buying and selling a business
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The Tax Side of Buying and Selling a Business

When you are looking into buying and selling a business, there are really only two options:

  1. To buy or sell the assets of the business
  2. To buy or sell the shares of the company that run the business

The first is known as an asset sale; the second is a share sale. There are tax advantages to both.

Asset Sales

An asset sale is where you buy the assets of a business, such as furniture, equipment, accounts receivable, inventory and leasehold improvements.

An Example

The sale price of a small grocery store can be broken down into:

  • Equipment
    $5,000
  • Delivery Van
    $2,000
  • Inventory/Stock
    $9,000
  • Leasehold Improvements
    $1,000

The fair market value (FMV) for these assets is $17,000.  This price is the estimated cost that a person would pay for these assets.

The actual price paid by the 3rd party is $20,000.  The difference between the price paid and the FMV is known as ‘Goodwill’.  In this example the Goodwill purchased would be $3,000.

The Tax Rules

Many business owners make the mistake of thinking that the total price paid for the goods can be written off in one go, however this is not the case.  Under the Canadian tax system, the cost of assets must be deducted over several years.  This is known as depreciation.   The system also requires that difference assets are deducted at different rates.  This is known as capital cost allowance.

Using the grocery store example, the capital cost allowance would look like this:

  • Equipment
    20 per cent per year
  • Delivery Van
    30 per cent per year
  • Inventory/Stock 20 per cent per year
  • Leasehold Improvements
    20 per cent per year

Note: As Inventory/Stock is written off as part of cost of goods sold it has no depreciation.

Calculating the cost capital allowance of goodwill is quite a complicated formula which varies from business to business, even if they are in the same industry, but, in essence, is deducted at around five per cent per year. There are also rules for assets purchased in a year, but this gives you an idea of the principles of depreciation.

The Advantages of Asset Purchase

The advantage of an asset purchase is that you able to negotiate what price is paid for what assets so that you receive the most desirable tax benefit; you do not inherit any of the liabilities of the existing business and you get to start with a clean set of books.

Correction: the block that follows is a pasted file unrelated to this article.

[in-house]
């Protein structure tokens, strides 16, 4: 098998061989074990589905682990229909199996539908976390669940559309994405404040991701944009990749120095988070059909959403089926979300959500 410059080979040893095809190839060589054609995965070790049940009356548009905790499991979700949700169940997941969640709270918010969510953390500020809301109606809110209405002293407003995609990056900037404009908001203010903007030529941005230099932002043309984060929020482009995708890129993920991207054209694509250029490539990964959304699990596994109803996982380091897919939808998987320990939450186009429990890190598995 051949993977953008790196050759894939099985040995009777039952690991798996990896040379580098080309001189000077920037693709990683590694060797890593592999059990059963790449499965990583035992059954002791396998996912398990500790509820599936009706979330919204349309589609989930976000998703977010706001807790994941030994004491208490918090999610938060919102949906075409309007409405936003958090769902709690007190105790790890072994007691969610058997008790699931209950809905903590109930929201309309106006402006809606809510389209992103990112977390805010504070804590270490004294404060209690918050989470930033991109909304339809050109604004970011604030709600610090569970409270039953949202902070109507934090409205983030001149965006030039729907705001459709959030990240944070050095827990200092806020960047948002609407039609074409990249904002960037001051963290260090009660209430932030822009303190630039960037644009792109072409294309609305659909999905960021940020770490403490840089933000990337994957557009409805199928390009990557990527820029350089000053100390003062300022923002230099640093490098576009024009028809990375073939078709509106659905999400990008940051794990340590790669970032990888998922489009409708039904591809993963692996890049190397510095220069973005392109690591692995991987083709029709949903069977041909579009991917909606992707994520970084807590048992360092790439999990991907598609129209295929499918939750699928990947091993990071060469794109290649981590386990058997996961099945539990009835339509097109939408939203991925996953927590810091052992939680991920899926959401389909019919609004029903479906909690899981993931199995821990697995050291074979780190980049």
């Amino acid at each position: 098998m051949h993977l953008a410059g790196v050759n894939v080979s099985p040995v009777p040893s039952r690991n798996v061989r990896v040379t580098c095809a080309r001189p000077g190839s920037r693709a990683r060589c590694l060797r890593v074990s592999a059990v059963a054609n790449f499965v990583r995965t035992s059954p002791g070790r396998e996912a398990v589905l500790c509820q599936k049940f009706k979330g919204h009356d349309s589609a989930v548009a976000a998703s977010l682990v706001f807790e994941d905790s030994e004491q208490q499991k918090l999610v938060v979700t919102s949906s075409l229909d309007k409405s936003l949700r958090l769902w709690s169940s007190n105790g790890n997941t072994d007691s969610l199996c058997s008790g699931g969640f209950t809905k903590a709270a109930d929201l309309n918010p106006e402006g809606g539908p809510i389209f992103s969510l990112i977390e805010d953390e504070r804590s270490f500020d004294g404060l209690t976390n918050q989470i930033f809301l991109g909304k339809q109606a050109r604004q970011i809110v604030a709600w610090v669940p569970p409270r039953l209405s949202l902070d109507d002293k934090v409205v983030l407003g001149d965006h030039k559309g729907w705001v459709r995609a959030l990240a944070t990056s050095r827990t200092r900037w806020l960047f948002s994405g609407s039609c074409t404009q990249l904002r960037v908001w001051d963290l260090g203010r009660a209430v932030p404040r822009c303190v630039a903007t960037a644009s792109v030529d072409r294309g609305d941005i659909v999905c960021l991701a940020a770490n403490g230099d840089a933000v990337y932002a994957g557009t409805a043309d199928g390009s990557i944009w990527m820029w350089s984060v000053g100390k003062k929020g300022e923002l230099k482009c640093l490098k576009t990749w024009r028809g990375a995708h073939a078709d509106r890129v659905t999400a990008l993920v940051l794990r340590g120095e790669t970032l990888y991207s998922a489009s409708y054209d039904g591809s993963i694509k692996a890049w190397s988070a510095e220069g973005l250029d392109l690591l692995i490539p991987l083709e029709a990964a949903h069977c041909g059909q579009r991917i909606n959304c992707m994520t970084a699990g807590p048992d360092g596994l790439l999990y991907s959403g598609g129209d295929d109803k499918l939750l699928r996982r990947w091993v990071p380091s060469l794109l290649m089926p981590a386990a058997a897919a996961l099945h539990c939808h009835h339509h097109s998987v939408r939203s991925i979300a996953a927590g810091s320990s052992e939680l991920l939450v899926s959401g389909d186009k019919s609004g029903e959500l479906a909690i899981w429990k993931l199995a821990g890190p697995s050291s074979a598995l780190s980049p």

Recapture Income

Recapture income is the difference between the amount received for an asset and the depreciated value of it.  For example, if you sell an asset that is on your books at $2,000 for $2,500, you will be faced with recapture income of $500.  This must be reported as income in your end of year accounts.

Shares Sales

The second option is a share purchase/sell. If you have an incorporated company, you may wish to consider selling the shares of the business. The advantages of this option are numerous, but there are many pitfalls as well.

The Value of a Name

One benefit is the continuing name of the business. If you are buying ABC Market because ABC has a good name and the name alone is bringing in business, you may wish to consider buying the shares of ABC Market Inc. The share purchase will result in all assets of the business, including the name, being transferred with the shares of the company to you.

The Liabilities

However, with the all assets come liabilities. For example, if there is an audit of the books of ABC Market and it is determined that there are taxes due for a year prior to you owning the business, you as a shareholder will be liable to pay those taxes. It is therefore useful to consider including a clause in your purchase agreement that dictates the old owner of the business will be responsible for those taxes.  However unless they pay voluntarily, you will have to sue to collect your money.

Tax Exemptions for Share Sales

On the positive side, if the business you are selling is classified as an active business for tax purposes, you may be able to sell your shares and pay no taxes on the proceeds. Every Canadian resident is eligible for a $750,000 lifetime capital gains exemption; therefore if you bought shares in a business for $1 and sold them for $20,000, you would pay no tax on the sale. The hard part will be to find an unrelated buyer willing to assume the history that comes with the shares of a company.

The Importance of Good Legal and Accounting Advice

Whichever scenario you choose to take, it is always important to seek good legal and accounting advice. Structuring a purchase or sale of a business is a big and complicated task that can mean the difference between paying low, average or high taxes; so be sure to consult with your professional adviser before you sign off on a deal.

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About Gabrielle Loren

Gabrielle is the founding partner of Loren Nancke, one of the leading independent tax and accounting firms for small business in B.C. Her entrepreneurial spirit and commitment to client care are the cornerstones on which the firm has been built.